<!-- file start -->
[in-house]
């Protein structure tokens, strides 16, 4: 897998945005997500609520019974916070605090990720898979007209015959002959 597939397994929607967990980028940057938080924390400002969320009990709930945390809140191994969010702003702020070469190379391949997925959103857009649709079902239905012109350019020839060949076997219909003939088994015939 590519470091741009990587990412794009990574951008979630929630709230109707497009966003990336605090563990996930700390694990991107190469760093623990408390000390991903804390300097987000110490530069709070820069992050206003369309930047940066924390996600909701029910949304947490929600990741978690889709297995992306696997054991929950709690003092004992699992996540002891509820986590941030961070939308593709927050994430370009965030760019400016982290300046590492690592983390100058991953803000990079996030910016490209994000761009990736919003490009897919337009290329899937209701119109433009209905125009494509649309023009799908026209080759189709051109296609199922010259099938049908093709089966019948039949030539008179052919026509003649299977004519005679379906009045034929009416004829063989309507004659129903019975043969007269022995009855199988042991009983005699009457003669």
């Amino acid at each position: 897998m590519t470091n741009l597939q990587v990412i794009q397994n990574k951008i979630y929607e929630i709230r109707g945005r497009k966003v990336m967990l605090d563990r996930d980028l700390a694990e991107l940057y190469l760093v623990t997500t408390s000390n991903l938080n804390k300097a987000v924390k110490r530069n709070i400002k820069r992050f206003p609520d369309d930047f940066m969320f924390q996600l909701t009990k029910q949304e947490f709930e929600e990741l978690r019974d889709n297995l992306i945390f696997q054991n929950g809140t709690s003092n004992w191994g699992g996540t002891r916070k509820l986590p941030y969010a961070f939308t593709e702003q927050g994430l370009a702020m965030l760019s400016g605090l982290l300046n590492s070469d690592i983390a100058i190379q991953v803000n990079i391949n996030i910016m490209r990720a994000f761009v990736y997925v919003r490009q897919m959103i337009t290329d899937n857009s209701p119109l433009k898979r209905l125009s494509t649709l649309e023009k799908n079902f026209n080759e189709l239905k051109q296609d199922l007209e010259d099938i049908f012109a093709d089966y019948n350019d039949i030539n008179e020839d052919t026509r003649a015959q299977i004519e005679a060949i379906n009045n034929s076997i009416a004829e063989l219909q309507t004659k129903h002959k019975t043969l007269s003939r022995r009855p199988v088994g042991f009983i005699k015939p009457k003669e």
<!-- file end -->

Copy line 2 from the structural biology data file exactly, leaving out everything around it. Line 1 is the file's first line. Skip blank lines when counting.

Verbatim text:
């Protein structure tokens, strides 16, 4: 897998945005997500609520019974916070605090990720898979007209015959002959 597939397994929607967990980028940057938080924390400002969320009990709930945390809140191994969010702003702020070469190379391949997925959103857009649709079902239905012109350019020839060949076997219909003939088994015939 590519470091741009990587990412794009990574951008979630929630709230109707497009966003990336605090563990996930700390694990991107190469760093623990408390000390991903804390300097987000110490530069709070820069992050206003369309930047940066924390996600909701029910949304947490929600990741978690889709297995992306696997054991929950709690003092004992699992996540002891509820986590941030961070939308593709927050994430370009965030760019400016982290300046590492690592983390100058991953803000990079996030910016490209994000761009990736919003490009897919337009290329899937209701119109433009209905125009494509649309023009799908026209080759189709051109296609199922010259099938049908093709089966019948039949030539008179052919026509003649299977004519005679379906009045034929009416004829063989309507004659129903019975043969007269022995009855199988042991009983005699009457003669």